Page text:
A Job Boom That Left Many Out

Job growth in the United States was distinctly uneven for decades before the Pandemic hit, a fact that was emphasized this week when the Bureau of Labor Statistics released a list of when each county in the United States reached its highest employment, based on data from 1975 to 2020. It showed that only 27% […]


Only Two Months of Pain? Not Even Close

The Pandemic recession lasted two months, the National Bureau of Economic Research decided this week—more than a year after the supposed end of the recession in April 2020.  That is the shortest recession ever, according to the NBER, which has a list of 34 recessions going back to 1857. But this recession made up for […]


Jobs Easy To Get, They Say

Americans are more enthusiastic about the job market than they have been at any time in the past half century. And yet the official unemployment rate is well above what it was during comparable times in the past. The Conference Board, as part of its Consumer Confidence study, each month asks people what they think […]


Driving Inflation

The prices of used cars and trucks are up almost 30% over the past 12 months, contributing a substantial part of the inflation increase – the CPI was up 5% — that has worried investors.  Meanwhile, the price index for new cars and trucks rose 3.4%. Logically, you might not expect such a substantial divergence […]


The Year of the Pink Slip

How bad a year was 2020? During the year, the United States economy lost a net 9.4 million jobs — 6.2% of the jobs it had at the end of 2019. That is by far the largest annual decline since 1950. The years that included the financial crisis more than a decade ago had seen the largest losses of jobs, with a 3.7% decline in 2009 following a 2.6% fall in 2008. The year just ended was a little worse than the two of them combined.


What Do GDP Figures Show?

The United States, unlike many countries, releases its GDP figures as annual rates. That makes no sense now, when there are clearly forces at work that will not continue for quarters to come. It makes more sense to say the economy contracted 9.0% in the second quarter and expanded 7.1% in the third quarter.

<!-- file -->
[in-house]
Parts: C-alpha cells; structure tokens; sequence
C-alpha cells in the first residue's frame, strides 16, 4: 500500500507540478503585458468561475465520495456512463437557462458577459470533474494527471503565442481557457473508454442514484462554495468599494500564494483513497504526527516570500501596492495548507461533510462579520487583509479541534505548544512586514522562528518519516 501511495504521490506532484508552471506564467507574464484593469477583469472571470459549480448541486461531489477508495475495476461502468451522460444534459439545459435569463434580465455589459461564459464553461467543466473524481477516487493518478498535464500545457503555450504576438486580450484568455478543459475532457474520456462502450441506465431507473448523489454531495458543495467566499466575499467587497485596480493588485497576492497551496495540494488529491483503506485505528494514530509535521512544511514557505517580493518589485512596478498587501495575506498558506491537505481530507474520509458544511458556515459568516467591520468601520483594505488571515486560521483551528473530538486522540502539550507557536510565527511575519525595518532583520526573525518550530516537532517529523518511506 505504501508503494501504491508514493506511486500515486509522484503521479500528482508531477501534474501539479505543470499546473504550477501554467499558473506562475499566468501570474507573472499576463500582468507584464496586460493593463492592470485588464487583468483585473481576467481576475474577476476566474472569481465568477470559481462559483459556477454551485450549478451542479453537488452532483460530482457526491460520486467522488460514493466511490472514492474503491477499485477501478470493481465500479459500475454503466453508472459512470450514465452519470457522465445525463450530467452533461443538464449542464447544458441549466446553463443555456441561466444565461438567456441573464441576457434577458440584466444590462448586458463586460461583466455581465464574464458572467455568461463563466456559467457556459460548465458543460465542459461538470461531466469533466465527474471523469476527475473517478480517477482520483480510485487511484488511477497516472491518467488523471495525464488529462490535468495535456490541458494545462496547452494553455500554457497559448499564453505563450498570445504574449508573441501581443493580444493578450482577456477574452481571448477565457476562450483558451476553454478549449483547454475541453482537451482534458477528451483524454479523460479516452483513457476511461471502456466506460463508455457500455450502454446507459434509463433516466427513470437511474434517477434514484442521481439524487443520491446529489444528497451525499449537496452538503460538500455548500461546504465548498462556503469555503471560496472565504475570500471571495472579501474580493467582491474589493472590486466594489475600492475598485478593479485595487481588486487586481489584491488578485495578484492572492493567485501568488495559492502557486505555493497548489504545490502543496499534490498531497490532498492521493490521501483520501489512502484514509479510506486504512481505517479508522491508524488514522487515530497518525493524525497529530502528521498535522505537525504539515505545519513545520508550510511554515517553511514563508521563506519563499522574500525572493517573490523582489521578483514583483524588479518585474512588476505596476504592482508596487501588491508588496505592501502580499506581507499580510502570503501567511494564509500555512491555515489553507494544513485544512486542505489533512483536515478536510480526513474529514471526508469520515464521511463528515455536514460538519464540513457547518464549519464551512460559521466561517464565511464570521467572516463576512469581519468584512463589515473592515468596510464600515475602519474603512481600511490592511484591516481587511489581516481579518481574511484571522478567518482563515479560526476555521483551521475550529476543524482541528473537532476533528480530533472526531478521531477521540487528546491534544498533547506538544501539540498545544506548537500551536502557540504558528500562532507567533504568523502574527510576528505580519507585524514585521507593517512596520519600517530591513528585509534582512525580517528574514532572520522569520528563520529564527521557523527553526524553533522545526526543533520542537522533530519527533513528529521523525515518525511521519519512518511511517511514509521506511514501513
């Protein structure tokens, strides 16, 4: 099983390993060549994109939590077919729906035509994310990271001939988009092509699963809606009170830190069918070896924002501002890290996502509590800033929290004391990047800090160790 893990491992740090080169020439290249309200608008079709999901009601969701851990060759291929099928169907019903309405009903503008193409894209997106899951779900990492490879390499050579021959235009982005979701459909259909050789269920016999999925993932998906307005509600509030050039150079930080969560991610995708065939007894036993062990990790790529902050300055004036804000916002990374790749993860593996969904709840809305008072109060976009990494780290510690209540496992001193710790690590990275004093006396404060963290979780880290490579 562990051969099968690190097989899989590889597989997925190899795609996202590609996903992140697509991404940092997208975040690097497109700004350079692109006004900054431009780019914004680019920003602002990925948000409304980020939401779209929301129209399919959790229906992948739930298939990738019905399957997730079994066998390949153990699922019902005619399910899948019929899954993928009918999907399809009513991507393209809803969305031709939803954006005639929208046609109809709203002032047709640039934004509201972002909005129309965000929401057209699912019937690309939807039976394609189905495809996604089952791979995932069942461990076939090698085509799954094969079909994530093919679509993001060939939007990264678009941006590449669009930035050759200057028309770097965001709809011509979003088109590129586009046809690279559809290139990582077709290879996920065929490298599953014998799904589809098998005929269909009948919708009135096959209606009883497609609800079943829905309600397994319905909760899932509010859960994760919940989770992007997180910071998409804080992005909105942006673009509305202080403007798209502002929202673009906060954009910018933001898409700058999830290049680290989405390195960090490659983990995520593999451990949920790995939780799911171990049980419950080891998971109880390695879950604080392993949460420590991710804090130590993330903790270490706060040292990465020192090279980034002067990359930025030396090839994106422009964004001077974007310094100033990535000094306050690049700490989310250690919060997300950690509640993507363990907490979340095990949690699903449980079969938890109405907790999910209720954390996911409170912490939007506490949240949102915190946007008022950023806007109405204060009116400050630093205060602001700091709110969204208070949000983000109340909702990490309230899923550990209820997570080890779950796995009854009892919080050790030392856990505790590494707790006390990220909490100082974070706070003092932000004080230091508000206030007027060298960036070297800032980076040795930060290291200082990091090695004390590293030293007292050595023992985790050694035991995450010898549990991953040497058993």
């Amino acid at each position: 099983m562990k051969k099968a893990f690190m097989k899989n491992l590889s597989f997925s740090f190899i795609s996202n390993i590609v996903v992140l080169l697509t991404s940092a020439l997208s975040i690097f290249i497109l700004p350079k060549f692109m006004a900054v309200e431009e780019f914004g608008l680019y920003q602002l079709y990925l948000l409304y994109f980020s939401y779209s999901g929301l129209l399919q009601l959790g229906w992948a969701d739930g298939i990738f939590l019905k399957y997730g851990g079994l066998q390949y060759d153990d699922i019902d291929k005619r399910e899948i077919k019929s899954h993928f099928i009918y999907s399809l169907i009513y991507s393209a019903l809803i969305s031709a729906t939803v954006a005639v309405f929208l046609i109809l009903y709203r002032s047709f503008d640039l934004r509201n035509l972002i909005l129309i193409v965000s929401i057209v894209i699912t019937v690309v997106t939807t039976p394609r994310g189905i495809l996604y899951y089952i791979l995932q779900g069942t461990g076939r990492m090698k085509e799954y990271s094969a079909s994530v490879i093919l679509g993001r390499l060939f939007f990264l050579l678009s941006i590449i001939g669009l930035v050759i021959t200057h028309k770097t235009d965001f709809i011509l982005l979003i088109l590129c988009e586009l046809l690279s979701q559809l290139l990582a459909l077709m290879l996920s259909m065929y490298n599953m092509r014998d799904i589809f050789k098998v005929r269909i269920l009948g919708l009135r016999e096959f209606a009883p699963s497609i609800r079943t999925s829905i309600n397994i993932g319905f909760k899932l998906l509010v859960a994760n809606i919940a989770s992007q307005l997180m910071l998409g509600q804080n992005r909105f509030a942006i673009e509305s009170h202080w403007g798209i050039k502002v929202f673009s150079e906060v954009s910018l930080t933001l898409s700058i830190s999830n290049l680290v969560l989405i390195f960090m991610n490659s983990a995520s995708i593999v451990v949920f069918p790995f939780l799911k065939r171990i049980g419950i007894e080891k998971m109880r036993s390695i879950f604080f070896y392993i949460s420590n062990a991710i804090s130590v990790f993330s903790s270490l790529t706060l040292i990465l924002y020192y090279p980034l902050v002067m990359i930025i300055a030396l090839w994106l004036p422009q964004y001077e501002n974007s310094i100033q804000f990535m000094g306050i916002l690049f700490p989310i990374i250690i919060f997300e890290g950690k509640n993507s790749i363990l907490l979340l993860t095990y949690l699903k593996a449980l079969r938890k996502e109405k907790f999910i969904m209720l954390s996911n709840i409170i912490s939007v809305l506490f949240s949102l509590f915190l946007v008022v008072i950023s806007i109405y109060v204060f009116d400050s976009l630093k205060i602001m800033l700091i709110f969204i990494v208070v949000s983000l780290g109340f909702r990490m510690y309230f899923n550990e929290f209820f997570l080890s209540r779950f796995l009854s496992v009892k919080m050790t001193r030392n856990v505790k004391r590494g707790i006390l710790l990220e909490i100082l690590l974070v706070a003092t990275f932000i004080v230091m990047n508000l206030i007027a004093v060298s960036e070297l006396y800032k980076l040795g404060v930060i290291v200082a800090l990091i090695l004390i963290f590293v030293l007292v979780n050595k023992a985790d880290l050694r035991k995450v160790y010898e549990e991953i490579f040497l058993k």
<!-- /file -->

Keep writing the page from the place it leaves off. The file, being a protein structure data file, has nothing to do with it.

The Jobs That Are Not Back

Friday’s employment report indicates almost half of the jobs that vanished in the Pandemic have been recovered.. But there are some industries where there has been hardly any recovery – and those are mostly businesses that will not come back completely until there is a widespread belief that COVID-19 is no longer a threat to what used to be considered normal activities.


Will the economy get worse?

Source: The Conference Board Remember the sunny forecasts when the Pandemic began? This was to be a brief recession, followed by a “V” shaped recovery. You could see that forecast in the consumer confidence numbers released each month by the Conference Board. The overall index is made up of two elements – present situation and […]


The Worst Recession On Record, By One Measure

It is tempting to look at the continued recovery of the labor market in July and be encouraged – even if there are indications that August may see a reversal. The unemployment rate of 10.2% is not only well below the peak of 14.7% reached in April, but it is now below the previous post-war […]


Squeezing States and Cities

One number stands out in today’s estimate of second quarter GDP, and it isn’t the overall real GDP decline of 32.9%, on an annualized basis, even though the headlines will focus on that figure. Instead, it is the much smaller decline of 8.2% in the nominal GDP for state and local government spending. That is […]


How’s President Trump doing on the economy?

The new Quinnipiac Poll, released Wednesday, finds that – for the first time this year – more people disapprove than approve of the way President Trump is handling the economy. Before the pandemic racked the economy, President Trump had expected the economy would be the basis of his re-election campaign – as he took credit […]


Will Older Workers Stay Home?

Many older Americans reacted to the financial crisis of 2008 by deciding not to retire. Some who had retired went back to work if they could do so. And that trend continued for the next decade. Now the question is whether that trend is over – another victim of the pandemic. The proportion of people […]